“We had a lot of baseline data from our previous aluminum frames, so we had a really good idea about how strong the frames needed to be and what performance characteristics we wanted,” says Bosworth. “Once we introduced the thermoplastic carbon fiber, we were able to take advantage of the software and use it to its fullest potential.” He began with simple tensile test samples and matched those with physical tests. Next, he developed tube samples using the software and again matched those to physical tests.
“It wasn’t until I was much further down the rabbit hole that I actually started developing the frame model,” says Bosworth. Even then, he started small, first developing a computer model for the front triangle of the bike frame, then adding in the rear triangle. Afterward, he integrated the boundary conditions and the load cases and began doing the optimization.
“You need to start simple, get all the fundamentals down and make sure the models are working in the way you intend them to,” says Bosworth. “Then you can get more advanced and grow your understanding.” At the composite optimization stage, Bosworth was able to develop a high-performing laminate schedule for production and design for automated fiber placement.
Even with all his experience, developing the bike frame still presented challenges. “One of the issues with composites simulation is there are so many variables to getting an accurate result,” admits Bosworth. “I focused on not coming up with a 100 percent perfect answer, but using the software as a tool to get us as close as we could as fast as possible.”
He adds that composites simulation tools can steer you in the right direction, but without many months of simulation and physical testing, it’s still very difficult to get completely accurate results. “One of the biggest challenges is figuring out where your time is best spent and what level of simulation accuracy you want to achieve with the given time constraints,” says Bosworth.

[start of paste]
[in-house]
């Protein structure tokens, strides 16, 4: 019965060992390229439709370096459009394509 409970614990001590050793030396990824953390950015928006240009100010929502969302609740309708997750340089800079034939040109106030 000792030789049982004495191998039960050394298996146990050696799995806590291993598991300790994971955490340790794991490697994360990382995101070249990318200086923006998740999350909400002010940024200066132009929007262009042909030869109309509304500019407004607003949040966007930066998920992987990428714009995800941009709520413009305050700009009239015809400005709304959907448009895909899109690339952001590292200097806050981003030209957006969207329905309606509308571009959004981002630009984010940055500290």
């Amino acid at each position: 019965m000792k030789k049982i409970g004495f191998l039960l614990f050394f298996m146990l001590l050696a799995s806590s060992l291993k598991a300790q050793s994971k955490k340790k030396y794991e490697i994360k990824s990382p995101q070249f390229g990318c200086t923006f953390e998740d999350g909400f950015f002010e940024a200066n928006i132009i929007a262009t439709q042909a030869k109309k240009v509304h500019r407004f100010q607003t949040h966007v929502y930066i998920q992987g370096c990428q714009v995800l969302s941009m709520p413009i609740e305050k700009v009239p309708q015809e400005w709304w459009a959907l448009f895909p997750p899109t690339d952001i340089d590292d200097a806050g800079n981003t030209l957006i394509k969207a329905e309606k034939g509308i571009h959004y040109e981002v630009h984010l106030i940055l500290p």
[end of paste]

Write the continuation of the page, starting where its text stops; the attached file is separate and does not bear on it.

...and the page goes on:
Wading into the Simulation Waters
The sophistication and expense of composites simulation tools can be daunting, but Wollschlager encourages people not to be put off by the technology. “The tools are not prohibitive to small and medium-sized companies – at least not to the level people think they are,” he says.
Cost is often the elephant in the room, but Wollschlager says it’s misleading to think packages will cost a fortune. “A proper suite provides you simulation in all facets of composite life cycles – in the concept, design and manufacturing phases,” he says. “The cost of such a suite is approximately 20 to 25 percent of the yearly cost of an average employee. Looking at it in those terms, I just don’t see the barrier to entry for small to medium-sized businesses.”